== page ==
Bible Studies
Written by Jim Jordal   
Saturday, 04 February 2012


By Jim Jordal

The book of the prophet Isaiah was handed to him. He opened the book, and found the place where it was written, "The Spirit of the Lord is on me, Because he has anointed me to preach good news to the poor. He has sent me to heal the brokenhearted…"

Luke 4:17-18a, WEB (emphasis mine)

The second action statement given by Jesus as he announced his mission was that he came to heal the brokenhearted: those miserable souls trapped in hopelessness, depression, anguish, purposelessness, or the feeling that their hearts are actually physically broken by adversity or great loss. According to experts, sometimes their hearts really do "break" or break down into heart attacks or other circulatory diseases. In any event, a broken heart is a serious affliction that can have disastrous consequences unless it finds healing.

We dilute the full meaning of what it means to be brokenhearted when we "spiritualize" the term by claiming Jesus was speaking only to those whose hearts were broken in the spiritual sense. Certainly he came to heal people heartbroken in spirit, but his promises of healing also included people heartbroken by physical suffering, poverty, mental illness, slavery and a host of other causes. We mentioned last week that we also minimize the power of God when we explain Jesus’ preaching of the gospel to the poor by saying that the hearers were "poor in spirit," or humble seekers after truth, not the abject, miserable people who were also poor in the flesh. Let’s stop minimizing the power of God because of inadequate biblical interpretation.

We further dilute the full meaning of Jesus’ promise to heal the brokenhearted when we "futurize" his healing far off into a somewhere-sometime heaven where all human ills will be made whole. Yes, there is such a place in the future, but what about the power of Jesus to heal the brokenhearted in this world, today? Didn’t he mean this, too?

Then we have the common religious propensity to "individualize" the promises of Jesus by claiming they are only for specific individuals who have somehow managed to obtain God’s favor. But can’t brokenheartedness be experienced by groups of people including entire nations? Doesn’t the resurrection power of Christ reach beyond individuals?

The term "heal" used by Jesus means much more than a mere palliative or lessening of pain. It means the complete healing that would result from restoring what has been lost or making restitution for something that was once possessed but is now lost. It means a permanent cure rather than a temporary lessening of pain. It means healing in the full sense of that which only God can provide, or a delivering, healing totality far beyond normal human effort or understanding.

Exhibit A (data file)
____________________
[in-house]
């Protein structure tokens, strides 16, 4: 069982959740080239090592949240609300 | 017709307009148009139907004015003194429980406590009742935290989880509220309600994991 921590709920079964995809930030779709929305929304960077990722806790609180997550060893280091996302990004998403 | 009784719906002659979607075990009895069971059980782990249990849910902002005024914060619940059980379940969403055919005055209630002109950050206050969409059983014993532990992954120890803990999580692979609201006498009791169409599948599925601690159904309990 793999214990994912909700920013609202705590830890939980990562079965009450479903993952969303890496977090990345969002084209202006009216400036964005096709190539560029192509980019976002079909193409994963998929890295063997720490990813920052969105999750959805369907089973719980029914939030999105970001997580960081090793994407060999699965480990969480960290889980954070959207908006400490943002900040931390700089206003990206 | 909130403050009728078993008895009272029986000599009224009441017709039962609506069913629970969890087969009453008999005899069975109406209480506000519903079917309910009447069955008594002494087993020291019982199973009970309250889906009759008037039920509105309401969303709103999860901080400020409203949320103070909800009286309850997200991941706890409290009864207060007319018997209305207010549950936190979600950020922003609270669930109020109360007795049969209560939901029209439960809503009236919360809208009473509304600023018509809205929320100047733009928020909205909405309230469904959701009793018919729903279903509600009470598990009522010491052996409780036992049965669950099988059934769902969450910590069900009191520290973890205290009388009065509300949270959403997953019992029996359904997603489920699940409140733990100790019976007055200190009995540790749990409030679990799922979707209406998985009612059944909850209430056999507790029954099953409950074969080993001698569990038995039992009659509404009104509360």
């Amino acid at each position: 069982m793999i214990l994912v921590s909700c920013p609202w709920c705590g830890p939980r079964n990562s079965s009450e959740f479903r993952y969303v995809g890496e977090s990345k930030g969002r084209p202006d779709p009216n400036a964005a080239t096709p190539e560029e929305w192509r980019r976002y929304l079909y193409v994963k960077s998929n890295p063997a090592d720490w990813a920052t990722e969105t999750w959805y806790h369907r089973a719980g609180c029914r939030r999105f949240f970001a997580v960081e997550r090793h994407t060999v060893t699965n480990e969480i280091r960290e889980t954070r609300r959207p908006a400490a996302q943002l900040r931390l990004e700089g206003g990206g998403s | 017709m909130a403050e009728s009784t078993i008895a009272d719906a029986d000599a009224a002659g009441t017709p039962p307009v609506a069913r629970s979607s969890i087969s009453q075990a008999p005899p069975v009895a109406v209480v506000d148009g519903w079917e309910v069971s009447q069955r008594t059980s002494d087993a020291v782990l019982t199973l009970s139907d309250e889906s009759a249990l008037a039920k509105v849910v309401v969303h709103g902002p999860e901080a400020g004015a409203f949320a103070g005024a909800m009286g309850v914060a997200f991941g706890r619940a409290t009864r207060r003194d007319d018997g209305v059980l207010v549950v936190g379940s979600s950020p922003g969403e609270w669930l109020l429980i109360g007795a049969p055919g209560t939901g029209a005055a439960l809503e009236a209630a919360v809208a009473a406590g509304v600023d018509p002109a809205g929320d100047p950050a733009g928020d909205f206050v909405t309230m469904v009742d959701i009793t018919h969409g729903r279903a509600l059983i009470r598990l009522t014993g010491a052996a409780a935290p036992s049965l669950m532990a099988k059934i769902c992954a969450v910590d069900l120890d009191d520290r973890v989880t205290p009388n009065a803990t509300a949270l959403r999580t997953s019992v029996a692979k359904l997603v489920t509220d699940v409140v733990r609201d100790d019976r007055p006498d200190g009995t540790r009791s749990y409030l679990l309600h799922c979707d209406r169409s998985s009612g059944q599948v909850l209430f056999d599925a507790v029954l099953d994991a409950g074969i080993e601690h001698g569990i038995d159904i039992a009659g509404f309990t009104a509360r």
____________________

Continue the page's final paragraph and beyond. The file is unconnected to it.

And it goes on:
In the full context of prophetic teachings like Jubilee and other similar truths preached by Christ we can conclude that Jesus can and will heal those people brokenhearted from any cause, including generic sin. He also heals in every sense of the word---not only spiritually, but also physically, financially, socially, politically and so on.

Healing of every kind would infuse he human experience if biblical righteousness and justice were to be fully implemented here on earth. And that’s exactly what we pray for every Sunday with the well-known words, "Thy kingdom come, Thy will be done in earth, as it is in heaven." These aren’t just words of wistful, wishful hope or anticipation. They are words of promise that are as certain as the existence of God.. They will occur when Jubilee becomes, not a utopian hope, but an impending reality. It’s not off in the then-and-there, but is a reality in the here-and-now. It’s as certain as tomorrow’s sunrise.

The apostle Peter addressed this coming transformation and the human penchant to ignore or minimize it when he wrote, " But the day of the Lord will come as a thief in the night; in which the heavens will pass away with a great noise, and the elements will be dissolved with fervent heat, and the earth and the works that are in it will be burned up.  Therefore since all these things are thus to be destroyed, what manner of persons ought you to be in holy living and godliness…" (2 Peter 3:10-11, WEB).

Many Christians believe in a literal burning-up of the earth and its evil systems. I like to think of it more as a "changing in the atom," or a total and complete transformation of both the earth and its works into something pleasing to God and fit for his earthly kingdom.

We are challenged to allow these words of Peter and the teachings of Christ to make a difference in our faith and personal deportment. Let it be so!